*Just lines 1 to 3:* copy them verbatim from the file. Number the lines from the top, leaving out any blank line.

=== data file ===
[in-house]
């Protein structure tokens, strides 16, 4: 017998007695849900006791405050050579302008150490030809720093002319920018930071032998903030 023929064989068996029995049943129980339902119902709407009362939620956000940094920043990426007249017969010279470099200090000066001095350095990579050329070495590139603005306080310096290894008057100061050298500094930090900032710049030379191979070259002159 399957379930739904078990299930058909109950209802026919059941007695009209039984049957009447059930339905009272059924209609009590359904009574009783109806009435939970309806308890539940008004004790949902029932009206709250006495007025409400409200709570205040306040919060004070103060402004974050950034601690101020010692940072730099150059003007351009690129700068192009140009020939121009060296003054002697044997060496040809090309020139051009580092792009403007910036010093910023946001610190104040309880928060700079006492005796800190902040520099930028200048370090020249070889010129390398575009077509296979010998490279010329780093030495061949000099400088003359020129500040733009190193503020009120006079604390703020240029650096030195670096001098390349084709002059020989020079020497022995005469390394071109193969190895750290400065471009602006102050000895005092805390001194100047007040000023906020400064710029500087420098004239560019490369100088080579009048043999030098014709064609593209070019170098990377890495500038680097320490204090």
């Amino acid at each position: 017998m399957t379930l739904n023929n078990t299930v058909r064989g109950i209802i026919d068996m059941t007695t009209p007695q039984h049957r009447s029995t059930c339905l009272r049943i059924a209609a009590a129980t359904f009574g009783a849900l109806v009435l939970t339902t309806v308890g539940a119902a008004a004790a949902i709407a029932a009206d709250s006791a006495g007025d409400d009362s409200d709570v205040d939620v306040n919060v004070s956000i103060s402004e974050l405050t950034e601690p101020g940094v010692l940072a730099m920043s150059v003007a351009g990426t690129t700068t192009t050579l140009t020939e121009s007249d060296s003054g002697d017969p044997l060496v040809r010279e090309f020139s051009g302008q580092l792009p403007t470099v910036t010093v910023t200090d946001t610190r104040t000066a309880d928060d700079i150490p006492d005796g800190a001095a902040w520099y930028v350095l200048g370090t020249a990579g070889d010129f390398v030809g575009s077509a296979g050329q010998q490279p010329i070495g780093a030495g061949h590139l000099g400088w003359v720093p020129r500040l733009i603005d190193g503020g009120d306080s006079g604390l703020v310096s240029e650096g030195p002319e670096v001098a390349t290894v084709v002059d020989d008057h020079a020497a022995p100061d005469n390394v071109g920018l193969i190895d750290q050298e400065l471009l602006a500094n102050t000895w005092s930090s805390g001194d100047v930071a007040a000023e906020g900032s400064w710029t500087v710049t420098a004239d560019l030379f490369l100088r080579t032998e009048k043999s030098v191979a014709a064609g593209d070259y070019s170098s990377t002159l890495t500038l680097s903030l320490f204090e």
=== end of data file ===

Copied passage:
[in-house]
């Protein structure tokens, strides 16, 4: 017998007695849900006791405050050579302008150490030809720093002319920018930071032998903030 023929064989068996029995049943129980339902119902709407009362939620956000940094920043990426007249017969010279470099200090000066001095350095990579050329070495590139603005306080310096290894008057100061050298500094930090900032710049030379191979070259002159 399957379930739904078990299930058909109950209802026919059941007695009209039984049957009447059930339905009272059924209609009590359904009574009783109806009435939970309806308890539940008004004790949902029932009206709250006495007025409400409200709570205040306040919060004070103060402004974050950034601690101020010692940072730099150059003007351009690129700068192009140009020939121009060296003054002697044997060496040809090309020139051009580092792009403007910036010093910023946001610190104040309880928060700079006492005796800190902040520099930028200048370090020249070889010129390398575009077509296979010998490279010329780093030495061949000099400088003359020129500040733009190193503020009120006079604390703020240029650096030195670096001098390349084709002059020989020079020497022995005469390394071109193969190895750290400065471009602006102050000895005092805390001194100047007040000023906020400064710029500087420098004239560019490369100088080579009048043999030098014709064609593209070019170098990377890495500038680097320490204090």
């Amino acid at each position: 017998m399957t379930l739904n023929n078990t299930v058909r064989g109950i209802i026919d068996m059941t007695t009209p007695q039984h049957r009447s029995t059930c339905l009272r049943i059924a209609a009590a129980t359904f009574g009783a849900l109806v009435l939970t339902t309806v308890g539940a119902a008004a004790a949902i709407a029932a009206d709250s006791a006495g007025d409400d009362s409200d709570v205040d939620v306040n919060v004070s956000i103060s402004e974050l405050t950034e601690p101020g940094v010692l940072a730099m920043s150059v003007a351009g990426t690129t700068t192009t050579l140009t020939e121009s007249d060296s003054g002697d017969p044997l060496v040809r010279e090309f020139s051009g302008q580092l792009p403007t470099v910036t010093v910023t200090d946001t610190r104040t000066a309880d928060d700079i150490p006492d005796g800190a001095a902040w520099y930028v350095l200048g370090t020249a990579g070889d010129f390398v030809g575009s077509a296979g050329q010998q490279p010329i070495g780093a030495g061949h590139l000099g400088w003359v720093p020129r500040l733009i603005d190193g503020g009120d306080s006079g604390l703020v310096s240029e650096g030195p002319e670096v001098a390349t290894v084709v002059d020989d008057h020079a020497a022995p100061d005469n390394v071109g920018l193969i190895d750290q050298e400065l471009l602006a500094n102050t000895w005092s930090s805390g001194d100047v930071a007040a000023e906020g900032s400064w710029t500087v710049t420098a004239d560019l030379f490369l100088r080579t032998e009048k043999s030098v191979a014709a064609g593209d070259y070019s170098s990377t002159l890495t500038l680097s903030l320490f204090e």